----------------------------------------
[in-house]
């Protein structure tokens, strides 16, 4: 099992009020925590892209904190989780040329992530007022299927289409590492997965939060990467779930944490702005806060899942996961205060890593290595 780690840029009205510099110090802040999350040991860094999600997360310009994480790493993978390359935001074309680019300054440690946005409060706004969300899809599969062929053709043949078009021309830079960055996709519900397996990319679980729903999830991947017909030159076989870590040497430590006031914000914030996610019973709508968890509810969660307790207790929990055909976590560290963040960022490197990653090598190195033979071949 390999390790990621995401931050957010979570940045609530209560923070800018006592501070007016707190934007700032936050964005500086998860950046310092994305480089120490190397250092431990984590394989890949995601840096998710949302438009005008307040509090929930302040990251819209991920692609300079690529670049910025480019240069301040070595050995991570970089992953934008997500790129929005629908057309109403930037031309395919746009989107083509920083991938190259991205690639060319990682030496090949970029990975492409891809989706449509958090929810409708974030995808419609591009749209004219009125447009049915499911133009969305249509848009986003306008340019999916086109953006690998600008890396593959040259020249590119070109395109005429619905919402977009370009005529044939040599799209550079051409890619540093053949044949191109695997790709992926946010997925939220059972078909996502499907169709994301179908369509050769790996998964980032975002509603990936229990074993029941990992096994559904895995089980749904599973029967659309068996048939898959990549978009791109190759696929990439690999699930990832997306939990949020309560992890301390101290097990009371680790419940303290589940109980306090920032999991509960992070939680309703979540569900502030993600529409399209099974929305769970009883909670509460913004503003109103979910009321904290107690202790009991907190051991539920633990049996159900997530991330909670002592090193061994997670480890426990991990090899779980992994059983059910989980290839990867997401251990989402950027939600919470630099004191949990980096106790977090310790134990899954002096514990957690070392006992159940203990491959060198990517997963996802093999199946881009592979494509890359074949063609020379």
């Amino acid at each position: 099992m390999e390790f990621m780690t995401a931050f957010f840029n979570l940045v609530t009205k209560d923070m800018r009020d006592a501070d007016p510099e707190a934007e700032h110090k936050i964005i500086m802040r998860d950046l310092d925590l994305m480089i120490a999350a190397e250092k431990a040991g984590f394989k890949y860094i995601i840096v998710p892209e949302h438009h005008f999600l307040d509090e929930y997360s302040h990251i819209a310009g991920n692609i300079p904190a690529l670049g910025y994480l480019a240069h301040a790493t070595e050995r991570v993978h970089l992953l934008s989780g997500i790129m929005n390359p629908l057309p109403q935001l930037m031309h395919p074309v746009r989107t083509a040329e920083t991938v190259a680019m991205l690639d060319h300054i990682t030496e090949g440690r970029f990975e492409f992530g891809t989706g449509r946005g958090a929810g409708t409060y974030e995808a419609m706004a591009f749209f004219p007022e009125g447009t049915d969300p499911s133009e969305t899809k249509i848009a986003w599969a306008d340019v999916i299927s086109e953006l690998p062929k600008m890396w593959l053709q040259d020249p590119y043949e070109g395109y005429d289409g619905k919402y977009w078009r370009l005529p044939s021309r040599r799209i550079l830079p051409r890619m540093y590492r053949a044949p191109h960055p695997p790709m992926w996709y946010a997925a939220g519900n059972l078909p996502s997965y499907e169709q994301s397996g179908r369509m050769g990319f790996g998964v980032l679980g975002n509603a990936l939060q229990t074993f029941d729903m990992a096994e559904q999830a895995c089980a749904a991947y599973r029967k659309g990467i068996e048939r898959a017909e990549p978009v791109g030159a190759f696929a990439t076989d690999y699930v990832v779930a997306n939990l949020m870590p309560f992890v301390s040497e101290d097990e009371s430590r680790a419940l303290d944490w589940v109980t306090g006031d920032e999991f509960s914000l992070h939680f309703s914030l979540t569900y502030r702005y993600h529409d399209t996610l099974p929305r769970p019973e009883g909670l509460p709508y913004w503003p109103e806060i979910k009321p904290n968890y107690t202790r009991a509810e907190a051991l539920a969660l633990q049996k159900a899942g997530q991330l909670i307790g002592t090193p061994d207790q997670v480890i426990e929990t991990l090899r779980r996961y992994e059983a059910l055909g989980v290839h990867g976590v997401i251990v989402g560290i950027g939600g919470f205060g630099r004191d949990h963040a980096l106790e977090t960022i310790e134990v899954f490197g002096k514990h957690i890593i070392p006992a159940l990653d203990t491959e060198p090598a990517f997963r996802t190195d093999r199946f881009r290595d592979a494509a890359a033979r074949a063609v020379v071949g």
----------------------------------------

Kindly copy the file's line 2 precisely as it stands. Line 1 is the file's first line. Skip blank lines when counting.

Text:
């Protein structure tokens, strides 16, 4: 099992009020925590892209904190989780040329992530007022299927289409590492997965939060990467779930944490702005806060899942996961205060890593290595 780690840029009205510099110090802040999350040991860094999600997360310009994480790493993978390359935001074309680019300054440690946005409060706004969300899809599969062929053709043949078009021309830079960055996709519900397996990319679980729903999830991947017909030159076989870590040497430590006031914000914030996610019973709508968890509810969660307790207790929990055909976590560290963040960022490197990653090598190195033979071949 390999390790990621995401931050957010979570940045609530209560923070800018006592501070007016707190934007700032936050964005500086998860950046310092994305480089120490190397250092431990984590394989890949995601840096998710949302438009005008307040509090929930302040990251819209991920692609300079690529670049910025480019240069301040070595050995991570970089992953934008997500790129929005629908057309109403930037031309395919746009989107083509920083991938190259991205690639060319990682030496090949970029990975492409891809989706449509958090929810409708974030995808419609591009749209004219009125447009049915499911133009969305249509848009986003306008340019999916086109953006690998600008890396593959040259020249590119070109395109005429619905919402977009370009005529044939040599799209550079051409890619540093053949044949191109695997790709992926946010997925939220059972078909996502499907169709994301179908369509050769790996998964980032975002509603990936229990074993029941990992096994559904895995089980749904599973029967659309068996048939898959990549978009791109190759696929990439690999699930990832997306939990949020309560992890301390101290097990009371680790419940303290589940109980306090920032999991509960992070939680309703979540569900502030993600529409399209099974929305769970009883909670509460913004503003109103979910009321904290107690202790009991907190051991539920633990049996159900997530991330909670002592090193061994997670480890426990991990090899779980992994059983059910989980290839990867997401251990989402950027939600919470630099004191949990980096106790977090310790134990899954002096514990957690070392006992159940203990491959060198990517997963996802093999199946881009592979494509890359074949063609020379």